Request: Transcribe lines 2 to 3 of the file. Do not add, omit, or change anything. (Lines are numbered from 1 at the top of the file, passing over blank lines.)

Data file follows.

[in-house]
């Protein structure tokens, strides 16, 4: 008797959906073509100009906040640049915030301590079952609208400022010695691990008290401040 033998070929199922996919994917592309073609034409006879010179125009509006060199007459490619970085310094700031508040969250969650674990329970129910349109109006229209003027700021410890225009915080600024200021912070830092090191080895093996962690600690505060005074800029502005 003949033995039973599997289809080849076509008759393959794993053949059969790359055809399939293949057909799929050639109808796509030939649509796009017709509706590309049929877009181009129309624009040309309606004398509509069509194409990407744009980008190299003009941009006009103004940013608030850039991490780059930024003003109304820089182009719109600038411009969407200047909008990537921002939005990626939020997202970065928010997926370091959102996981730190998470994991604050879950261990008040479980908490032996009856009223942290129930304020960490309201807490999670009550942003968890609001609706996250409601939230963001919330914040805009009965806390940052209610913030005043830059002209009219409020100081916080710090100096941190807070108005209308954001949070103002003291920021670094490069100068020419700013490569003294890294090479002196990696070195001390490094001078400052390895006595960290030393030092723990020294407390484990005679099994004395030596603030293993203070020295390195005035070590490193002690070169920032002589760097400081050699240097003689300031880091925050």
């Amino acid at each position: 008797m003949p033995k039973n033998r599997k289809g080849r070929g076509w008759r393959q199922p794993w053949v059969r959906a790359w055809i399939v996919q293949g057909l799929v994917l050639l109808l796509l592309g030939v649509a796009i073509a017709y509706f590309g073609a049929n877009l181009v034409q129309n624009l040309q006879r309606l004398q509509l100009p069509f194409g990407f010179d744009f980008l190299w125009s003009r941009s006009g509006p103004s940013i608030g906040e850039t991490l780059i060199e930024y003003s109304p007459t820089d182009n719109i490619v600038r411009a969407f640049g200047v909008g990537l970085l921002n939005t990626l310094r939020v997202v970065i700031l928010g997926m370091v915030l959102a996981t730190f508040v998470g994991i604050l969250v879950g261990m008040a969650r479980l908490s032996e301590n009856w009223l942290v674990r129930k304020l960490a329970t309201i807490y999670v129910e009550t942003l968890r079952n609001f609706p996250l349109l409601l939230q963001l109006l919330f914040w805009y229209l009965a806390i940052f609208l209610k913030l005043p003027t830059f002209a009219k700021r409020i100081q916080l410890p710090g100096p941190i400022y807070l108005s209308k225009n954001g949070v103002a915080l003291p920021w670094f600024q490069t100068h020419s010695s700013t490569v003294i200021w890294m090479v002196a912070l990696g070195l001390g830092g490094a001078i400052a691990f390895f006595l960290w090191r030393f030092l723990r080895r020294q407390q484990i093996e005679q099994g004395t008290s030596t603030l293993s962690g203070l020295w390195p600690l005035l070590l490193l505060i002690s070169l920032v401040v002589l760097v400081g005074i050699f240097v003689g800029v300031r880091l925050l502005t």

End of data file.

């Protein structure tokens, strides 16, 4: 008797959906073509100009906040640049915030301590079952609208400022010695691990008290401040 033998070929199922996919994917592309073609034409006879010179125009509006060199007459490619970085310094700031508040969250969650674990329970129910349109109006229209003027700021410890225009915080600024200021912070830092090191080895093996962690600690505060005074800029502005 003949033995039973599997289809080849076509008759393959794993053949059969790359055809399939293949057909799929050639109808796509030939649509796009017709509706590309049929877009181009129309624009040309309606004398509509069509194409990407744009980008190299003009941009006009103004940013608030850039991490780059930024003003109304820089182009719109600038411009969407200047909008990537921002939005990626939020997202970065928010997926370091959102996981730190998470994991604050879950261990008040479980908490032996009856009223942290129930304020960490309201807490999670009550942003968890609001609706996250409601939230963001919330914040805009009965806390940052209610913030005043830059002209009219409020100081916080710090100096941190807070108005209308954001949070103002003291920021670094490069100068020419700013490569003294890294090479002196990696070195001390490094001078400052390895006595960290030393030092723990020294407390484990005679099994004395030596603030293993203070020295390195005035070590490193002690070169920032002589760097400081050699240097003689300031880091925050």
């Amino acid at each position: 008797m003949p033995k039973n033998r599997k289809g080849r070929g076509w008759r393959q199922p794993w053949v059969r959906a790359w055809i399939v996919q293949g057909l799929v994917l050639l109808l796509l592309g030939v649509a796009i073509a017709y509706f590309g073609a049929n877009l181009v034409q129309n624009l040309q006879r309606l004398q509509l100009p069509f194409g990407f010179d744009f980008l190299w125009s003009r941009s006009g509006p103004s940013i608030g906040e850039t991490l780059i060199e930024y003003s109304p007459t820089d182009n719109i490619v600038r411009a969407f640049g200047v909008g990537l970085l921002n939005t990626l310094r939020v997202v970065i700031l928010g997926m370091v915030l959102a996981t730190f508040v998470g994991i604050l969250v879950g261990m008040a969650r479980l908490s032996e301590n009856w009223l942290v674990r129930k304020l960490a329970t309201i807490y999670v129910e009550t942003l968890r079952n609001f609706p996250l349109l409601l939230q963001l109006l919330f914040w805009y229209l009965a806390i940052f609208l209610k913030l005043p003027t830059f002209a009219k700021r409020i100081q916080l410890p710090g100096p941190i400022y807070l108005s209308k225009n954001g949070v103002a915080l003291p920021w670094f600024q490069t100068h020419s010695s700013t490569v003294i200021w890294m090479v002196a912070l990696g070195l001390g830092g490094a001078i400052a691990f390895f006595l960290w090191r030393f030092l723990r080895r020294q407390q484990i093996e005679q099994g004395t008290s030596t603030l293993s962690g203070l020295w390195p600690l005035l070590l490193l505060i002690s070169l920032v401040v002589l760097v400081g005074i050699f240097v003689g800029v300031r880091l925050l502005t």